The final entry in our Web application scanner Rolling Review easily makes our short list.

Jordan Wiens, Contributor

October 5, 2007

3 Min Read

WHEN 'AUTOMATED' ISN'T

IN DETAIL

FEATURED PRODUCT:  Acunetix Web Vulnerability Scanner, www.acunetix.com

PRICE:  $6,000, first year's maintenance included; thereafter $1,200 per year

ABOUT THIS ROLLING REVIEW:  We're testing Ajax-capable application scanners at our University of Florida Real-World Labs. We're assessing general reliability; advanced features; ease of use for nonsecurity personnel; ability to map and scan Ajax functionality; prevalence of false positives, as well as ease in manual adjustments or product updates to address them; prevalence of false negatives; and price. SaaS offerings also will be evaluated.

PAST REVIEWS:  Hewlett-Packard WebInspect, Cenzic Hailstorm, N-Stalker Web Application Security Scanner 2006 Enterprise Edition, and IBM Watchfire AppScan

How about Ajax? Our test apps using JavaScript to provide client-side functionality certainly caused trouble for many of the previous products reviewed, and unfortunately, WVS suffered the same fate. Indeed, when starting a new scan, the warning included on the configuration page, "Good candidates for manual browsing are sites which are heavily based on JavaScript navigation," certainly didn't bode well. And the caveat was accurate--WVS did require a manual crawl to identify most Ajax application functionality. While the argument could be made that scanners requiring a manual crawl for Ajax applications are still "Ajax-capable," much of the value of an automated scanner is that it's, well, automated.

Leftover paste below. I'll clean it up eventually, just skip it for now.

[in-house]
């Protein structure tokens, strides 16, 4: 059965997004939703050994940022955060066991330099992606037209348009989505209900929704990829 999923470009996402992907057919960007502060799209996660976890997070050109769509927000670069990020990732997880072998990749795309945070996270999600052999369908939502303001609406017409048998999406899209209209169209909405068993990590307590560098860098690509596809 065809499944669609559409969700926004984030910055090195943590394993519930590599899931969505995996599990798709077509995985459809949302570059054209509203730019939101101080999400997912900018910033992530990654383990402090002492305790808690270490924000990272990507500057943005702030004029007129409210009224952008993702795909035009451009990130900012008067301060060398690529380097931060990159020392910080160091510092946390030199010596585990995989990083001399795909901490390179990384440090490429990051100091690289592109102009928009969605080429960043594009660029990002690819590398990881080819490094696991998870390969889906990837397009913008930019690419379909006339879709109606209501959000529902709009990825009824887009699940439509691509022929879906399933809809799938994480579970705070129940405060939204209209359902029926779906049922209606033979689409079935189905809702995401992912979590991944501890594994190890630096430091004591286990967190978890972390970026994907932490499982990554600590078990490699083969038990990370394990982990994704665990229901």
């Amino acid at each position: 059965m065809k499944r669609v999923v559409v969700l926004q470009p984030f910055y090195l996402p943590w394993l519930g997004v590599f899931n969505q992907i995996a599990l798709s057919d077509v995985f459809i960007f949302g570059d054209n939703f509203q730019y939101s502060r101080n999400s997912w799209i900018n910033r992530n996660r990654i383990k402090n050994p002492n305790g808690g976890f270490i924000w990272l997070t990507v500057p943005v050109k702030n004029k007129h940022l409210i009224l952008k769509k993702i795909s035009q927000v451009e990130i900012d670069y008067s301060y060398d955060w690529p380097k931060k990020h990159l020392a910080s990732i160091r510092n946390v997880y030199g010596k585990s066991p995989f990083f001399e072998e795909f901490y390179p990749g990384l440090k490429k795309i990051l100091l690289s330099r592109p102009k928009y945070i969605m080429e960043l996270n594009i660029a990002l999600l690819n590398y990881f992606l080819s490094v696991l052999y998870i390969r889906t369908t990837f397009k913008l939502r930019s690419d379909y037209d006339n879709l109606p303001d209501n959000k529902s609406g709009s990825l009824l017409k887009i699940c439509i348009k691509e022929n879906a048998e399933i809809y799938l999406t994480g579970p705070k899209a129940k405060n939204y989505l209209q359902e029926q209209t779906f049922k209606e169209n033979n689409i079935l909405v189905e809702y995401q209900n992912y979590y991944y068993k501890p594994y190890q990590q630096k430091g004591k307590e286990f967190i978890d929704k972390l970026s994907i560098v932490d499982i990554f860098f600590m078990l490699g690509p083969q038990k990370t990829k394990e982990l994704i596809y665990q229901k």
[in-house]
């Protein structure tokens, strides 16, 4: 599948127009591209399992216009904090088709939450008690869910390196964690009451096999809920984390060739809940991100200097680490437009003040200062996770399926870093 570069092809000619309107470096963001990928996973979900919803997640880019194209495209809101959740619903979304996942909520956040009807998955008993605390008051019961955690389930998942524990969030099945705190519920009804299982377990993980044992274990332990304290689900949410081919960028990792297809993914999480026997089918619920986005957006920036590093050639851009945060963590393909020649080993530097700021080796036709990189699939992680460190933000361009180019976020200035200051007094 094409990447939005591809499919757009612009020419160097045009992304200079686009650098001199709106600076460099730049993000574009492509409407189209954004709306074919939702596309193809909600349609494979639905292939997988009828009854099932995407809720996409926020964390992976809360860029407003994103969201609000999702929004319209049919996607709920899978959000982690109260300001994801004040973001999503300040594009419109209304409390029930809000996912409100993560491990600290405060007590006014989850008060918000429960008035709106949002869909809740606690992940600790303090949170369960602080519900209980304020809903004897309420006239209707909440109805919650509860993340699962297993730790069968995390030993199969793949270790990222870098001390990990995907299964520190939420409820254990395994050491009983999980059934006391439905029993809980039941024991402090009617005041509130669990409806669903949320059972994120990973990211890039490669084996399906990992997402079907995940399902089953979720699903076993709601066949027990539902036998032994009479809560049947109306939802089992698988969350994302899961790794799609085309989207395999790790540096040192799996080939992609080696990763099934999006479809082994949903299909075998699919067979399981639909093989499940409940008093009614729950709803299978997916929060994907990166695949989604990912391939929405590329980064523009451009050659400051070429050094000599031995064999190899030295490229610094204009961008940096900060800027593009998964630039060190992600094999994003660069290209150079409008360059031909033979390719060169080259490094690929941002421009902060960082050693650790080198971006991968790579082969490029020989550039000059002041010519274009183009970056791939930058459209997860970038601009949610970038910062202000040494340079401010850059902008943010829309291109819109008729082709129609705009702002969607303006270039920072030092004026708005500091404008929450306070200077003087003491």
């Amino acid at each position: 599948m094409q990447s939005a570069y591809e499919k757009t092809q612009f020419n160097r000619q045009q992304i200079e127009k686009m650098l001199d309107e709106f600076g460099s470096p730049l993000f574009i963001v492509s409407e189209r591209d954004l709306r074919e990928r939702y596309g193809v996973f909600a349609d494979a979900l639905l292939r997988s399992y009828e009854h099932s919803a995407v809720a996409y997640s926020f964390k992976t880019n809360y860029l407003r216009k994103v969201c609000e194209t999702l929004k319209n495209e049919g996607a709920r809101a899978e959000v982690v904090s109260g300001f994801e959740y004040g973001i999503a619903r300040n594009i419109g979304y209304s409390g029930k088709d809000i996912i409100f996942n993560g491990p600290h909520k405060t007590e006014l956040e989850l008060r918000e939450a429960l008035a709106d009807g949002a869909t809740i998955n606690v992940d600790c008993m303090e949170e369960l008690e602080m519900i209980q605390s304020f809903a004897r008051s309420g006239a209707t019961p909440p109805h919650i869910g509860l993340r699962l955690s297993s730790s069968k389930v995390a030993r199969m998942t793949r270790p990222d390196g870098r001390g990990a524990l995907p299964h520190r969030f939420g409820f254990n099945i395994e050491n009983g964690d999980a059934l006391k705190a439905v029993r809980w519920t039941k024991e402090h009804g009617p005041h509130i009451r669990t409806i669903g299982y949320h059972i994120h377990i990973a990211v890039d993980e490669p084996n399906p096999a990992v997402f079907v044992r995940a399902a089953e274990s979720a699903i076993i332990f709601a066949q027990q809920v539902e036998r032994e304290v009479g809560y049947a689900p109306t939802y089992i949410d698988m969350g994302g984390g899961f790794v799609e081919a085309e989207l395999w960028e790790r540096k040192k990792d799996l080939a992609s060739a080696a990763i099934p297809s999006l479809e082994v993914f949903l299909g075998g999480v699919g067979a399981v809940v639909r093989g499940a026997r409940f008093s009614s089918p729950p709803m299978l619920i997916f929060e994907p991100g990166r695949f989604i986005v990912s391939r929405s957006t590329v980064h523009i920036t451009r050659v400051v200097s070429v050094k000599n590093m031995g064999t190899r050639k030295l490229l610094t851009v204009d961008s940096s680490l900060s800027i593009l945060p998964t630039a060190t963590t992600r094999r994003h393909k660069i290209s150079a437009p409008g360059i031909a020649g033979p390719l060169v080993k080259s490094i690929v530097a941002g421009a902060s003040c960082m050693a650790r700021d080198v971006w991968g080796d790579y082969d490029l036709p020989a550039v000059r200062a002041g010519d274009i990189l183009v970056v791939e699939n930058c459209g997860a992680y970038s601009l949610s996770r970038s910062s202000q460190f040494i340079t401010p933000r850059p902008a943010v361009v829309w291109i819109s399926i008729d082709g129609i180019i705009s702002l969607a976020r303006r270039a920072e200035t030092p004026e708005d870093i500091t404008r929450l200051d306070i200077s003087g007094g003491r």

Sadly, these are not even Ajax-specific vulnerabilities that are being missed by the applications, merely traditional vulnerabilities that are being missed only because navigating the application requires JavaScript. See our Rolling Review wrap-up (p. SS1) for more on the differences between these types of vulnerabilities and how the products missed them.

NOBODY'S PERFECT
Of course, no product or application is without room to improve, no matter how often Steve Jobs may claim otherwise, and there are some places Acunetix could beef up WVS. For example, the report generator would benefit from reorganization--it's a bit awkward to navigate through and use, even requiring one of our pet peeves that was noted in the N-Stalker review: a right-click menu choice with no other equivalent mechanism to continue or visual cues as to the next step. Using an app shouldn't feel like a scavenger hunt. Fortunately, most of WVS doesn't suffer from these quirks.

Additionally, the included documentation could use some work. Both the application help file and the remediation steps included with discovered vulnerabilities lack the depth and specific examples of many other products. A few bells and whistles offered by others are absent in WVS, like the ability to submit false positives to Acunetix to update checks or the ability to exclude particular results from a report. You could rerun the scan without those checks enabled, but that's not a good solution, nor does it cover times when only some findings of a check are in error.

Still, those items are for the most part nitpicks. The worst thing we can say about WVS is that it never feels like the top product in any given feature or function. Of course, as far as "worst things" go, that's pretty tame. The product is reasonably priced, at $6,000 with the first year's maintenance included, and is close to the top in every respect. Given WVS's solid implementation, even without some bells and whistles, it's an attractive option and well worth including on your short list.

InformationWeek Rolling Reviews present a comprehensive look at a hot technology category, beginning with market analysis and wrapping up with a synopsis of our findings. See our kickoff to this Ajax-capable application scanner review as well as additional series at networkcomputing.com/rollingreviews.

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